Press Releases
print

IFC Steps Up Activities in Fragile and Conflict Areas to Support Business Growth, Jobs


In Washington, D.C.:
Rita Jupe
Phone : +1 202 458 8967
E-mail : rjupe@ifc.org

Thoko Moyo
Phone: +1 202 458 8517
E-mail: tmoyo@ifc.org

Washington, D.C., April 22, 2013—IFC, a member of the World Bank Group, is stepping up investment and advisory activities in fragile and conflict-affected countries and regions to help private businesses expand, create jobs, and spur economic development.

In fiscal year 2012, IFC invested more than $530 million in countries affected by fragility and conflict and provided advisory services, including through the Conflict-Affected States in Africa program. IFC aims to increase investments by 50 percent over the next three years, working in coordination with the World Bank and the Multilateral Investment Guarantee Agency, or MIGA.

“Jobs can help break the cycle of crime, violence, and conflict,” said Jin-Yong Cai, IFC’s Executive Vice President and CEO. “Private businesses create nine out of every 10 jobs. But in fragile countries, these businesses struggle to get by with an unreliable supply of electricity and a lack of investment, which limits their growth. IFC is playing an important role in helping such countries rebuild their private sectors and get their populations back to work.”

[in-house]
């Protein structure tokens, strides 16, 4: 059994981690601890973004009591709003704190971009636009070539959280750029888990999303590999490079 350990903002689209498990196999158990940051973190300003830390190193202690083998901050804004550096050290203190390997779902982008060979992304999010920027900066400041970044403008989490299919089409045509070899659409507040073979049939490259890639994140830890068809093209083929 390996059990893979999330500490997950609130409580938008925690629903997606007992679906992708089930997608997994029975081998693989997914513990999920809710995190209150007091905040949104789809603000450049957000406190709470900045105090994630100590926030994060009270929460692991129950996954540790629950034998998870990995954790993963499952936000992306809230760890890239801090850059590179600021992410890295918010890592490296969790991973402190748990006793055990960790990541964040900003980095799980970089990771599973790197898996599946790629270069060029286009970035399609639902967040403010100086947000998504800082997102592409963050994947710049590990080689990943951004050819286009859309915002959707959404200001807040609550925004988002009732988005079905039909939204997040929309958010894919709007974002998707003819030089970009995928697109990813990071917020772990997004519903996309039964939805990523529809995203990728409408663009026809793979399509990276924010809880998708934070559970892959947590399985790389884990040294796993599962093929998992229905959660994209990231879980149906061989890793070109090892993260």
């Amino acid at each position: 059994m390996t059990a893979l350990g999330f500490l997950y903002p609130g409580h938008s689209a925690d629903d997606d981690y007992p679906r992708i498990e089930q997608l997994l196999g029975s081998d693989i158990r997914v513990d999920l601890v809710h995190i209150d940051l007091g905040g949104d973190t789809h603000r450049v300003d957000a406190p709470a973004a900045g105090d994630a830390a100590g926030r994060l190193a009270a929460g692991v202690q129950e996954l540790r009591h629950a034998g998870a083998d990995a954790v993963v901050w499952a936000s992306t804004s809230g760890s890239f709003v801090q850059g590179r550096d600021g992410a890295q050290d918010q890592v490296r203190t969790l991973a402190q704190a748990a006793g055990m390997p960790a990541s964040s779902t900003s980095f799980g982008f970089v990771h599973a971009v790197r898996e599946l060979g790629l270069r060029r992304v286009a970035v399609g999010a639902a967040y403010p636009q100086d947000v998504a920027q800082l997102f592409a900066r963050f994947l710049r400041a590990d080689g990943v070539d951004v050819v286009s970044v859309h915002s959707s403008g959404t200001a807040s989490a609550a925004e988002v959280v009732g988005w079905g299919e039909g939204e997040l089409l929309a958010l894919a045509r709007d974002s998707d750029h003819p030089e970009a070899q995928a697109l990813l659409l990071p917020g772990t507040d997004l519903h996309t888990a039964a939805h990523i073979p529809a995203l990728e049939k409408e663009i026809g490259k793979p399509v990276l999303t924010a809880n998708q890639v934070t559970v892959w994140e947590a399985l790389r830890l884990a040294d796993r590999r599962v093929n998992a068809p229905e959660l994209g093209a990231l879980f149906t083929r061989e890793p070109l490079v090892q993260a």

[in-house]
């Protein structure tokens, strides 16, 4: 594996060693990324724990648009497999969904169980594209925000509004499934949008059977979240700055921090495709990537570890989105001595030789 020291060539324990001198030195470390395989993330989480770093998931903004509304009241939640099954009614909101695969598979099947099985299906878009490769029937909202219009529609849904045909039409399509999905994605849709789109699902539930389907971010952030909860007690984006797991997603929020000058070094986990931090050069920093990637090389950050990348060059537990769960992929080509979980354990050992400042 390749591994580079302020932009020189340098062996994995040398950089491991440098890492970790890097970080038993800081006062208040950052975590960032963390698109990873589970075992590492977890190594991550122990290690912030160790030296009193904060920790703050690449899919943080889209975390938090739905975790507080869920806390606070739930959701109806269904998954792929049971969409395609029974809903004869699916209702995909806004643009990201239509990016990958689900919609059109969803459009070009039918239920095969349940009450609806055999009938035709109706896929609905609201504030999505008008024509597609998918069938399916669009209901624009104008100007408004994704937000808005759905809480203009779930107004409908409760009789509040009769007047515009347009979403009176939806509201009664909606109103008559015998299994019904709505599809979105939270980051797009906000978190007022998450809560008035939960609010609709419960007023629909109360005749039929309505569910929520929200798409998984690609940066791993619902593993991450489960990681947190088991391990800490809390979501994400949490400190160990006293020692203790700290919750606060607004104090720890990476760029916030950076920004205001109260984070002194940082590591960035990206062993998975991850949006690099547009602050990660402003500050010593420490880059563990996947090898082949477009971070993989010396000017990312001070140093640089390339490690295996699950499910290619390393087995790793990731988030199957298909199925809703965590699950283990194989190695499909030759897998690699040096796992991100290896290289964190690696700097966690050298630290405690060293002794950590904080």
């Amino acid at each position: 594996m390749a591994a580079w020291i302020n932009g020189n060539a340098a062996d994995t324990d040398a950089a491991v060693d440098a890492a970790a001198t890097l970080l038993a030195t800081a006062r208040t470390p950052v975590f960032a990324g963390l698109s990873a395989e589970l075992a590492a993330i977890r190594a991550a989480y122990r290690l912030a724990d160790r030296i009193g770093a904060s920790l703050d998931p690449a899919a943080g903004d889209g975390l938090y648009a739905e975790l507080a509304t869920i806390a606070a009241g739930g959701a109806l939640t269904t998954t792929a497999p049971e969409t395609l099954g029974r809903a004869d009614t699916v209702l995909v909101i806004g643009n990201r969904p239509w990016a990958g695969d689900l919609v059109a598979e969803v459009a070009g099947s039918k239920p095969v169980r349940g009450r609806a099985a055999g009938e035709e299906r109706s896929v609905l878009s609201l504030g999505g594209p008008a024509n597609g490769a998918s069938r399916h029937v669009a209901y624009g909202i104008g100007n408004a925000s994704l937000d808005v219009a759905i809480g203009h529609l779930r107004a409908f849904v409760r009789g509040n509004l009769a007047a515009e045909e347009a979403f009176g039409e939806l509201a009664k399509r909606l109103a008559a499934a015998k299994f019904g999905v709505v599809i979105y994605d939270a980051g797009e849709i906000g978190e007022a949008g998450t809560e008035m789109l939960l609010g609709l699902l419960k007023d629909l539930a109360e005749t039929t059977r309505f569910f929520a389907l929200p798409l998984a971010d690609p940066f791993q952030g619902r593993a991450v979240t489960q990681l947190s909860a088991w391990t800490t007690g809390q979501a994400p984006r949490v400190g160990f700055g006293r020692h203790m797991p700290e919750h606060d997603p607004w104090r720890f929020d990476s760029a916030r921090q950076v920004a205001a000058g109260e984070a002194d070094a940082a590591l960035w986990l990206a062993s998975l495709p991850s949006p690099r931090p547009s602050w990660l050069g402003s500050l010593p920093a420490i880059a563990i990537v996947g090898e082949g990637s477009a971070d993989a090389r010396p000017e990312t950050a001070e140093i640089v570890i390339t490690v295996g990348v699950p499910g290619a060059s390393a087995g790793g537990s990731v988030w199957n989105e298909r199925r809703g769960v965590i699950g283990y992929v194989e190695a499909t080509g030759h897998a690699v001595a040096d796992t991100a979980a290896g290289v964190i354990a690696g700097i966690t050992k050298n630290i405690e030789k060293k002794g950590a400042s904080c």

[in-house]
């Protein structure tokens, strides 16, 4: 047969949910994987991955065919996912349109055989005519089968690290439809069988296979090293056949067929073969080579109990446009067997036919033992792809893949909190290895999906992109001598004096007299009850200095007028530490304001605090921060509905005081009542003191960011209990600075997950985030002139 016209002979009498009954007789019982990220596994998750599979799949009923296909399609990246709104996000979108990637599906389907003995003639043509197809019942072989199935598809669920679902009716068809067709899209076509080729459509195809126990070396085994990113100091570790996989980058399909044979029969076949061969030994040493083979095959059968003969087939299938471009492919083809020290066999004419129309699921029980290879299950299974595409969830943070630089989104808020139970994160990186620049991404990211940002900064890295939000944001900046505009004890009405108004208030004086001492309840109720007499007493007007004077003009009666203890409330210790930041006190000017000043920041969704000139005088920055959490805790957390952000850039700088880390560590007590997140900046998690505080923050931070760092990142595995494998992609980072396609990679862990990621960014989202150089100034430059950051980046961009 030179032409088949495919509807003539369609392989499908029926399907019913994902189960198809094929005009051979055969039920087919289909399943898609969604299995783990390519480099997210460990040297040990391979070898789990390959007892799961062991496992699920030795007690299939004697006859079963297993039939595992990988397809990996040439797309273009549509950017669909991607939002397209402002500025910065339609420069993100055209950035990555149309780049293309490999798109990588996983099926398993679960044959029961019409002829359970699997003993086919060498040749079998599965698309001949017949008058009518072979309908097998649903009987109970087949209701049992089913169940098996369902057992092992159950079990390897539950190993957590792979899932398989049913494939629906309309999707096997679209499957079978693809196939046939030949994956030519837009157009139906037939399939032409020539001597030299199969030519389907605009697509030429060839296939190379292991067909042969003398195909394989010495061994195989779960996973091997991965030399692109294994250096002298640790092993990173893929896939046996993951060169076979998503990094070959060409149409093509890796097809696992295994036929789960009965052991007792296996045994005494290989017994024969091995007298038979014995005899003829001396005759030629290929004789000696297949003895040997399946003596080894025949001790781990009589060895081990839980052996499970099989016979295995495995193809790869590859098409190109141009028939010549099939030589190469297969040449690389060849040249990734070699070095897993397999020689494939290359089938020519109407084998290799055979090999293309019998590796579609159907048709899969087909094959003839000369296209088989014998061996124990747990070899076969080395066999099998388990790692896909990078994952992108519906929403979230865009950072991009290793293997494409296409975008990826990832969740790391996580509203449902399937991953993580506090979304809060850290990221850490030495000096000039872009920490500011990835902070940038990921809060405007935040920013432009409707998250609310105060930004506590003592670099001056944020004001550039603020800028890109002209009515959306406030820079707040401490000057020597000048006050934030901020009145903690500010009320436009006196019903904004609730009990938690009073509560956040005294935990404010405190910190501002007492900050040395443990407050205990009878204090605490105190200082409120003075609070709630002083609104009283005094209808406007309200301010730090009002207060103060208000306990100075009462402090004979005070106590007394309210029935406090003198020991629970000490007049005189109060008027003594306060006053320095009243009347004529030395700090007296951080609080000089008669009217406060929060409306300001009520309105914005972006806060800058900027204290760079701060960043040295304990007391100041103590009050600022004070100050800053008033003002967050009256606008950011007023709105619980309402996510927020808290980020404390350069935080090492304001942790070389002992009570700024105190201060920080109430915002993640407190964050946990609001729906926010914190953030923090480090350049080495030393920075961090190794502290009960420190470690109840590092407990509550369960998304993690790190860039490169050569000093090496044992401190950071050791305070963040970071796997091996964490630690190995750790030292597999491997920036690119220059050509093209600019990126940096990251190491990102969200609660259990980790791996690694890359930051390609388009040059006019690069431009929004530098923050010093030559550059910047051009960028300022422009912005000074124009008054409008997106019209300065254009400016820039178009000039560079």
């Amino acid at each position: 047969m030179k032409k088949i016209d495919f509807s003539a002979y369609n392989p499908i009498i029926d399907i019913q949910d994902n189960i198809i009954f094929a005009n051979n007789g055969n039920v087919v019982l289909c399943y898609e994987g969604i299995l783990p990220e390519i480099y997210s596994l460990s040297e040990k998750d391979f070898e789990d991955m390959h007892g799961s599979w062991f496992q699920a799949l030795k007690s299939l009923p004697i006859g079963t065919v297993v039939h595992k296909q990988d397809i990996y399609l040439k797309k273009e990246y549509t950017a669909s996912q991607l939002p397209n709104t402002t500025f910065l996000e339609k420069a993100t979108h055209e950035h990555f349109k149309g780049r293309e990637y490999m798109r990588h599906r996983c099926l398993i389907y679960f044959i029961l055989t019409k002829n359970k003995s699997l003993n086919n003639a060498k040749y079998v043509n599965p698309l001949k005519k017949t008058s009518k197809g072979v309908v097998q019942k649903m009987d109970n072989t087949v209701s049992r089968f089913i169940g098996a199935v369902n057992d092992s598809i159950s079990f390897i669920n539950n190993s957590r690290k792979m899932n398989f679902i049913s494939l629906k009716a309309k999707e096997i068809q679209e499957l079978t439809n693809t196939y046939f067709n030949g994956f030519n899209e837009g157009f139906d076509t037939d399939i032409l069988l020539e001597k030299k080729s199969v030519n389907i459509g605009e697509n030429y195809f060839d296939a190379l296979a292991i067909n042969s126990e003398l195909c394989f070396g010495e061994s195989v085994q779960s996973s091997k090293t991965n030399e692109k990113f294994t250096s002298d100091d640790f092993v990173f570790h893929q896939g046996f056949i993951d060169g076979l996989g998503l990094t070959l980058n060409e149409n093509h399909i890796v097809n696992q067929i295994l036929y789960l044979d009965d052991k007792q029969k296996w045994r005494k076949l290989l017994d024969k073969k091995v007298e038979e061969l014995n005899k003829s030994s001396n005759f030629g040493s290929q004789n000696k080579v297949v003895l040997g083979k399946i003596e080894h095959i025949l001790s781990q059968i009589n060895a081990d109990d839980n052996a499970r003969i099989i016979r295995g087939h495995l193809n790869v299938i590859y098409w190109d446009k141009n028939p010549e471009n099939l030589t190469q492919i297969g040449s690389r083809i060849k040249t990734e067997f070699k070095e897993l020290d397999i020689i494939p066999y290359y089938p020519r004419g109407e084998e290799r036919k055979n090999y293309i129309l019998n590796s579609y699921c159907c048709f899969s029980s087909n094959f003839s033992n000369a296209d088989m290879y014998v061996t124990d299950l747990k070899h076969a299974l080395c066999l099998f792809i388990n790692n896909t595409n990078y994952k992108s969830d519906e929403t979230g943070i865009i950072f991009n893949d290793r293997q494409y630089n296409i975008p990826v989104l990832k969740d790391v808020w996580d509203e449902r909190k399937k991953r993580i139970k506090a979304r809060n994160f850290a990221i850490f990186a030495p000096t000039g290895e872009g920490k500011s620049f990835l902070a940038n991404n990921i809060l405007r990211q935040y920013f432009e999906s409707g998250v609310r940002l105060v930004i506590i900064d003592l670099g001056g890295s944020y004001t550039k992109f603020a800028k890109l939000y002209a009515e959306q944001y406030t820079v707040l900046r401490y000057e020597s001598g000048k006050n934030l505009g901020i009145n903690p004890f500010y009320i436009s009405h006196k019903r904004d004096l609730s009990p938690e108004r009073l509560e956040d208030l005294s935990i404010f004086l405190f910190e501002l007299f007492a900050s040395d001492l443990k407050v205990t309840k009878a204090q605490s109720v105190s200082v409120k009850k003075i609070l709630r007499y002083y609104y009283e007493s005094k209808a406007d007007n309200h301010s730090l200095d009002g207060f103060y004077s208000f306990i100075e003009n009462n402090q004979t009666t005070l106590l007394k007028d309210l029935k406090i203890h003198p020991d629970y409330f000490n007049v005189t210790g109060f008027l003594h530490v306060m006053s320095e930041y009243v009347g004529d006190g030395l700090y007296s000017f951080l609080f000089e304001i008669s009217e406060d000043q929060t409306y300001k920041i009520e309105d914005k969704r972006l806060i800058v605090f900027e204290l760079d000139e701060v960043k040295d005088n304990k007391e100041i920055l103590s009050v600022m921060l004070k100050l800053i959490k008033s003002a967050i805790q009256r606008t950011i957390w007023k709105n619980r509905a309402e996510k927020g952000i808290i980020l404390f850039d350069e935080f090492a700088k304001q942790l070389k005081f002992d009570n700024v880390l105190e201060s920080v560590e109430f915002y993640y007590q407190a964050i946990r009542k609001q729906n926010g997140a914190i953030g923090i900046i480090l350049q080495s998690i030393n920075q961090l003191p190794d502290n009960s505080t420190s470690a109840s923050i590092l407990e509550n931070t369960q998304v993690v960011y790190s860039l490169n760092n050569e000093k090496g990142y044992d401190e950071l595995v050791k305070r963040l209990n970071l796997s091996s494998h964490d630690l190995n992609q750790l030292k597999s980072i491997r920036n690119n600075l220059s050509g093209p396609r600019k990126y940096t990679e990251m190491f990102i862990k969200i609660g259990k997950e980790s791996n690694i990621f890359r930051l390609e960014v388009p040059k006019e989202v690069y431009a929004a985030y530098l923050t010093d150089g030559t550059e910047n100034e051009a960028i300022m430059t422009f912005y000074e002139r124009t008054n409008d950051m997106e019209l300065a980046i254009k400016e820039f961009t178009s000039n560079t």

A recent IFC study found that a lack of access to finance, inadequate infrastructure, insufficient job skills and training, and a poor investment climate are the biggest constraints to job creation in developing economies. Improving access to electricity in countries that have severe outages can increase annual job growth by more than 4 percent, while bank loans can help increase it by more than 3 percent.

Responsible private sector investment and job creation in fragile countries was the focus of a forum held on the sidelines of the Spring Meetings of the World Bank Group and IMF. The event was organized by the g7+—an independent group of 18 fragile countries and regions—with IFC, the Ministry of Foreign Affairs of Denmark, and co-hosted by the U.S. government.

In a communiqué, the g7+ stated that a new area of cooperation should include an “enhanced dialogue with private sector actors aimed at increasing the contribution from private sector investments in transitions out of fragility.”

About IFC
IFC, a member of the World Bank Group, is the largest global development institution focused exclusively on the private sector. We help developing countries achieve sustainable growth by financing investment, mobilizing capital in international financial markets, and providing advisory services to businesses and governments. In FY12, our investments reached an all-time high of more than $20 billion, leveraging the power of the private sector to create jobs, spark innovation, and tackle the world’s most pressing development challenges. For more information, visit www.ifc.org.

Stay Connected
www.facebook.com/IFCwbg
www.youtube.com/IFCvideocasts
www.ifc.org/SocialMediaIndex